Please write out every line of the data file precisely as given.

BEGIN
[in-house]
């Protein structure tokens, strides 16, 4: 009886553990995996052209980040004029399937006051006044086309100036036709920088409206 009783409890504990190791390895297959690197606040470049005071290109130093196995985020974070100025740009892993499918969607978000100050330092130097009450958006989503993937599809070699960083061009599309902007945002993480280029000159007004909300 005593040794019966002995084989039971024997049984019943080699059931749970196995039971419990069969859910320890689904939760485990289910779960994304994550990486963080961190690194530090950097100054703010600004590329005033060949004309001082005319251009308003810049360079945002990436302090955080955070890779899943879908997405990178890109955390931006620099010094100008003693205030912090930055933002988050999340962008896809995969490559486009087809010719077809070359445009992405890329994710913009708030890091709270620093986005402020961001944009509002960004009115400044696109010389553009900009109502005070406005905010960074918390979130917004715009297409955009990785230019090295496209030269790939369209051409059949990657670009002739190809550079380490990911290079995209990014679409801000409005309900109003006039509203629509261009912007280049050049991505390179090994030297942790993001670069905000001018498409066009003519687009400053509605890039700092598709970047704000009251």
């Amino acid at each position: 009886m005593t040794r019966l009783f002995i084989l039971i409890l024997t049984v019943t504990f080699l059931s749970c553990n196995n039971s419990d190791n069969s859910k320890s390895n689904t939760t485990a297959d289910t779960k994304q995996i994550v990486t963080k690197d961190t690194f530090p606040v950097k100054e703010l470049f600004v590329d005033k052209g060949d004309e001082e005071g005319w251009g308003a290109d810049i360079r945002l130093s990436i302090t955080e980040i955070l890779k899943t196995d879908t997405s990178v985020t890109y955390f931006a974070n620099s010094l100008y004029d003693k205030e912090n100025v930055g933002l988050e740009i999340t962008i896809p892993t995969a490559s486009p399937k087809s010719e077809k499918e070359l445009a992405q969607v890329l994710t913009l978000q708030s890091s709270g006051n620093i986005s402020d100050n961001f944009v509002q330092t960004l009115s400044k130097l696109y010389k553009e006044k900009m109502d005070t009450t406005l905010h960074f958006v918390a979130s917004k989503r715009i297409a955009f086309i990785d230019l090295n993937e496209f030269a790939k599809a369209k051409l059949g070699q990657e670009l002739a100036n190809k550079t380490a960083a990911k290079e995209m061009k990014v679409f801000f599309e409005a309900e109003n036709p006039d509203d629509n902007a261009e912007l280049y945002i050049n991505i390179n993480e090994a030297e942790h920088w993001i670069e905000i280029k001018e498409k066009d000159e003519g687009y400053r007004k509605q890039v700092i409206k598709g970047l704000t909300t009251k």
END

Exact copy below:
[in-house]
């Protein structure tokens, strides 16, 4: 009886553990995996052209980040004029399937006051006044086309100036036709920088409206 009783409890504990190791390895297959690197606040470049005071290109130093196995985020974070100025740009892993499918969607978000100050330092130097009450958006989503993937599809070699960083061009599309902007945002993480280029000159007004909300 005593040794019966002995084989039971024997049984019943080699059931749970196995039971419990069969859910320890689904939760485990289910779960994304994550990486963080961190690194530090950097100054703010600004590329005033060949004309001082005319251009308003810049360079945002990436302090955080955070890779899943879908997405990178890109955390931006620099010094100008003693205030912090930055933002988050999340962008896809995969490559486009087809010719077809070359445009992405890329994710913009708030890091709270620093986005402020961001944009509002960004009115400044696109010389553009900009109502005070406005905010960074918390979130917004715009297409955009990785230019090295496209030269790939369209051409059949990657670009002739190809550079380490990911290079995209990014679409801000409005309900109003006039509203629509261009912007280049050049991505390179090994030297942790993001670069905000001018498409066009003519687009400053509605890039700092598709970047704000009251």
């Amino acid at each position: 009886m005593t040794r019966l009783f002995i084989l039971i409890l024997t049984v019943t504990f080699l059931s749970c553990n196995n039971s419990d190791n069969s859910k320890s390895n689904t939760t485990a297959d289910t779960k994304q995996i994550v990486t963080k690197d961190t690194f530090p606040v950097k100054e703010l470049f600004v590329d005033k052209g060949d004309e001082e005071g005319w251009g308003a290109d810049i360079r945002l130093s990436i302090t955080e980040i955070l890779k899943t196995d879908t997405s990178v985020t890109y955390f931006a974070n620099s010094l100008y004029d003693k205030e912090n100025v930055g933002l988050e740009i999340t962008i896809p892993t995969a490559s486009p399937k087809s010719e077809k499918e070359l445009a992405q969607v890329l994710t913009l978000q708030s890091s709270g006051n620093i986005s402020d100050n961001f944009v509002q330092t960004l009115s400044k130097l696109y010389k553009e006044k900009m109502d005070t009450t406005l905010h960074f958006v918390a979130s917004k989503r715009i297409a955009f086309i990785d230019l090295n993937e496209f030269a790939k599809a369209k051409l059949g070699q990657e670009l002739a100036n190809k550079t380490a960083a990911k290079e995209m061009k990014v679409f801000f599309e409005a309900e109003n036709p006039d509203d629509n902007a261009e912007l280049y945002i050049n991505i390179n993480e090994a030297e942790h920088w993001i670069e905000i280029k001018e498409k066009d000159e003519g687009y400053r007004k509605q890039v700092i409206k598709g970047l704000t909300t009251k």